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If you’ve ever had the chance to run a paid marketing campaign, you probably know how vital (and tricky) tracking can be. The challenge of implementing accurate tracking persists across various marketing efforts.

This challenge is only amplified when analyzing your marketing efforts on a larger scale, like across multiple campaigns or platforms. However, a sophisticated solution to these tracking troubles is called the Urchin Tracking Module (UTM).

Don’t worry in case you’re unfamiliar with UTM tags. Today we’ll be covering everything related to UTM from what it is, how it benefits your overall digital marketing strategy and how to get started with it to using UTM to make Google Analytics goals and implementing best practices in its execution.

So let’s dive in.

What is Urchin Tracking Module(UTM)?

Let’s start by understanding what Urchin Tracking Module or UTM is and how it is used. UTM is essentially a code added to the end of a URL to get specific and detailed information about any user who clicks on a Google AdWords link or Facebook advertisement (or any other marketing platform you use).

The name “Urchin” stems from the corporation, Urchin, which Google acquired back in 2005. The software Urchin developed was the stepping stone for Google Analytics, and Google developed its initial prototype for tracking purposes.

As such, UTMs are used in tandem with analytics platforms such as Google Analytics to understand the source of traffic. The identified source can then be targeted with a greater ad spend or better quality marketing efforts.

For instance, consider that you own an ice cream parlor and want to run an ad campaign on Facebook and Google for a new flavor you recently introduced. Once you run the campaign on both platforms, UTM is the way to know which platform gains the most clicks and traffic.

So what benefit does knowing the source of traffic provide you? Let’s take a look.

Why is UTM Essential for Your Digital Marketing Strategy?

Digital marketing today is made up of both organic and paid efforts. The beauty of UTM is that it can be used for both types of efforts. Whether it’s paid campaigns run in Google Ads or Facebook Ads, or email marketing, UTM will help you organize and learn from all types of campaigns more efficiently.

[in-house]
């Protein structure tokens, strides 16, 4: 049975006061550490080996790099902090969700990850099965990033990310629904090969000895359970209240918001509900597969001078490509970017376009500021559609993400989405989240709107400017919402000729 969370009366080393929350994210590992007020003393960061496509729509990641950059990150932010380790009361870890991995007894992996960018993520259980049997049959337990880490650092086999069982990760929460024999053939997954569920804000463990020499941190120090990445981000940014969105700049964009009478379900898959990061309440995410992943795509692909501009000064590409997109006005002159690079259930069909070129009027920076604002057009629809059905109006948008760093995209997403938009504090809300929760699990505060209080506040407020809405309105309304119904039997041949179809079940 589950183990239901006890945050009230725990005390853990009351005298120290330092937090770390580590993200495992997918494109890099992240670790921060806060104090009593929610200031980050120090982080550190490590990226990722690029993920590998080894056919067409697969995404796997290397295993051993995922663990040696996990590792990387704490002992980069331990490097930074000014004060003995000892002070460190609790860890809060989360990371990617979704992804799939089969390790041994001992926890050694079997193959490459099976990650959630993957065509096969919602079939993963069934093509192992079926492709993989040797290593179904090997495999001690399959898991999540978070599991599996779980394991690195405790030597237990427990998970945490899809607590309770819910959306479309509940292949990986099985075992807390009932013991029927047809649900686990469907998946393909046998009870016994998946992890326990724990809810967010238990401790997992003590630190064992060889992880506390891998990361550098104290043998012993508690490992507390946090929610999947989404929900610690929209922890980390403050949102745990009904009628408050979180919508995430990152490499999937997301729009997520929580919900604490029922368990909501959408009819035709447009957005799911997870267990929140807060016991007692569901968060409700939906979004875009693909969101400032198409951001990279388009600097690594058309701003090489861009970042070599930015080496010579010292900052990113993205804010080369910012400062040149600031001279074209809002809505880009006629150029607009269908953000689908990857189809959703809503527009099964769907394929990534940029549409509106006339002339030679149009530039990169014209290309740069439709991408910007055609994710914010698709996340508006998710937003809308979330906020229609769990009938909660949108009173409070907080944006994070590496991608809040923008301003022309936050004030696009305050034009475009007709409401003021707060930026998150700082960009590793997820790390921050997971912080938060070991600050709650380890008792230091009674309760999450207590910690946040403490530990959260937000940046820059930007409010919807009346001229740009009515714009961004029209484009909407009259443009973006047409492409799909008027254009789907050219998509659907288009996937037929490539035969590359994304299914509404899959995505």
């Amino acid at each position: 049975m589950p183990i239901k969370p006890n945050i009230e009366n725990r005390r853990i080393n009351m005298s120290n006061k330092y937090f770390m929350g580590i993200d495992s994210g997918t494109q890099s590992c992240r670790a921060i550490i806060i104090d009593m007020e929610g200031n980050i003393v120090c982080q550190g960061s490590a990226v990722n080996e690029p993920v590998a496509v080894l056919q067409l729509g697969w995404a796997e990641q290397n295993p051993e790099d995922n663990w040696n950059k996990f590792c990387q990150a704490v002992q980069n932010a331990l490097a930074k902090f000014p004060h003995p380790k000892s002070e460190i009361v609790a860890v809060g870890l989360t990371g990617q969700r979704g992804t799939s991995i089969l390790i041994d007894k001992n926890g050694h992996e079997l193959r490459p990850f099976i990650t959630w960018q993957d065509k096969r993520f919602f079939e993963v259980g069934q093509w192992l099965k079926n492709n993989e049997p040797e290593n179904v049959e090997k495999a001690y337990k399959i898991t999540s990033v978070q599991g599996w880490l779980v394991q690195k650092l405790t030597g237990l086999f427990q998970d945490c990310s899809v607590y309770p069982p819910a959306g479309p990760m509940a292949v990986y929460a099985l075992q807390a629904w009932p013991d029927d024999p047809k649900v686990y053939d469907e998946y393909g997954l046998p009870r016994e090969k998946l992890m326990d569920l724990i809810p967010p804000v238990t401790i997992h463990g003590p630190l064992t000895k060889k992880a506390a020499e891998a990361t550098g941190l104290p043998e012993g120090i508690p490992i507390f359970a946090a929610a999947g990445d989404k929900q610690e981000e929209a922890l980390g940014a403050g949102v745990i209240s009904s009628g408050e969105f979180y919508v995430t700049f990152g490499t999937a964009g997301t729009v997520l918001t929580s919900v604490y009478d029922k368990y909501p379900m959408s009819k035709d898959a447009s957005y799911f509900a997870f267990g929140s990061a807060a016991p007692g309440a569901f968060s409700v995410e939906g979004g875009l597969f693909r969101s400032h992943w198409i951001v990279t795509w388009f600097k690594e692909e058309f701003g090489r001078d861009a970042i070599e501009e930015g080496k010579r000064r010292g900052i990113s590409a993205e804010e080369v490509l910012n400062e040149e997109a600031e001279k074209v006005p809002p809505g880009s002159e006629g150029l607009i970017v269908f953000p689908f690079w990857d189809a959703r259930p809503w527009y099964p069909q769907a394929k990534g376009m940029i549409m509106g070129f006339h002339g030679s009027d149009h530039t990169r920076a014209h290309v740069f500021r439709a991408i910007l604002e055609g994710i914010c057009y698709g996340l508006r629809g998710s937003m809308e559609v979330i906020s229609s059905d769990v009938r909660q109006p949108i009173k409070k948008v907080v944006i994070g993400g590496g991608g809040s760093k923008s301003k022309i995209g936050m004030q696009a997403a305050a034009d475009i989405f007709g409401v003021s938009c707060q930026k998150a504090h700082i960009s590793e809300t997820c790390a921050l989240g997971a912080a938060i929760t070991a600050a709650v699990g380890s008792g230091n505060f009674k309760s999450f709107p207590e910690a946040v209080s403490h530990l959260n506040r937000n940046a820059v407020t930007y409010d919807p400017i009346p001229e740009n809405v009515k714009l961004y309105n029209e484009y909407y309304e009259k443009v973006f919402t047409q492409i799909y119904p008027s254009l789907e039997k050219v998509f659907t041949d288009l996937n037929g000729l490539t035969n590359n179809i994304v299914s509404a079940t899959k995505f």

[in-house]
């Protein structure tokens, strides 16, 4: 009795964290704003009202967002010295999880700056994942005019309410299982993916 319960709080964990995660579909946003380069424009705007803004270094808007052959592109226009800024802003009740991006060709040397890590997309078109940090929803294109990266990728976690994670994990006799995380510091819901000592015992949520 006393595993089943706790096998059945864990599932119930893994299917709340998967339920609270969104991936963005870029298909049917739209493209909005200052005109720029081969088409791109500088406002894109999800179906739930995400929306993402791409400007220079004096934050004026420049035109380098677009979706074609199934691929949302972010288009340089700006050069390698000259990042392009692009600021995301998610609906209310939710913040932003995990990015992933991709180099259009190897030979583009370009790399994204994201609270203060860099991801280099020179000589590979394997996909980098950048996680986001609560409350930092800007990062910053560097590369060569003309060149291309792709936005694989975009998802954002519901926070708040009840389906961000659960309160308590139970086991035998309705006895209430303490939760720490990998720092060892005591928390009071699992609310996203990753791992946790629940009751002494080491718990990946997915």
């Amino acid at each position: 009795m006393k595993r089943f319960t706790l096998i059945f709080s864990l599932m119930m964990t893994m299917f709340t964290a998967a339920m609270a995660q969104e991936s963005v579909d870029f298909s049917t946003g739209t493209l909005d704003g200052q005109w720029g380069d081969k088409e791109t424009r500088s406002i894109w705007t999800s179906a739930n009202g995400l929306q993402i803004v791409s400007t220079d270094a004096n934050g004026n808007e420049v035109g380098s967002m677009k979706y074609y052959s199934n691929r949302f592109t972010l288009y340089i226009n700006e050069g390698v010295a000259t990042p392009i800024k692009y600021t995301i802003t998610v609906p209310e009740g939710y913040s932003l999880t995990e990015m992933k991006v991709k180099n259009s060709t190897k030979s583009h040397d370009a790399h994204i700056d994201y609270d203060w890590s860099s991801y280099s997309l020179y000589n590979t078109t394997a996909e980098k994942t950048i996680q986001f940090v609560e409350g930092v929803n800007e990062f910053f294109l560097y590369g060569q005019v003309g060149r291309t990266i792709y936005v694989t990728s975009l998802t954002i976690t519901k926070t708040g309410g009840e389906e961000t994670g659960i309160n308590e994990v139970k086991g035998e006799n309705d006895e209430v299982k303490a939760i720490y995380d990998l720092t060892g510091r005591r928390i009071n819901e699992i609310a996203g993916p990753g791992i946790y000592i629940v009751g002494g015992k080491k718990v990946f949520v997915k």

A business that uses UTM effectively can determine what part of its marketing campaign is best for them and optimize its efforts by reallocating resources to the most successful channels.

They’ll also find out where they need to improve to ensure they don’t waste precious resources on a source that isn’t yielding results.

In addition, there are several relatively lesser-known benefits of UTM that make it indispensable to the overall digital marketing strategy. There’s something known as ‘dark’ traffic or traffic that Google Analytics cannot track because of privacy concerns. Think of visitors from WhatsApp or SMS text messages.

UTM overcomes this challenge as well. While setting source parameters, businesses can set WhatsApp or SMS text messages as the source and share the UTM link to that source only. As such, the source/medium will show up in Google Analytics under the parameter name.

This way, businesses will track users coming from sources that are usually not trackable with Google Analytics alone. This helps expand marketing efforts to other, less explored platforms and keep track of their traffic performance.

How to Get Started with UTMs?

Now that you’re familiar with what UTM is and why it’s essential for a holistic digital marketing strategy, let’s look at how to get started with it.

The great thing about UTM implementation is that there’s no need for extended, technical know-how to integrate it. Use the UTM builder to build your UTM link and place it in the campaign you want to track.

However, there are some terms that you need to understand to build UTMs effectively. Here’s what they are.

  1. utm_source: shows the source platform that you use in your campaigns, e.g., Facebook, Twitter.

  2. utm_medium: offers the medium through which users redirect to your website, e.g., email, social, paid

  3. utm_campaign: name of the campaign which users clicked on, e.g., RockyRoad2021

  4. utm_content: shows the unique content that you used in the particular campaign

  5. utm_term: shows the paid keyword that brought the traffic to your website

Among the aspects explained above, source, medium, and campaign are mandatory, while content and term are optional. A primary interface of the UTM builder is given below.

UTM

The UTM builder can also be used to build UTMs for the Play Store.

ios utm

And iOS.

ios utm

Here’s what a typical UTM link might look like once you’ve entered all the values in the UTM builder.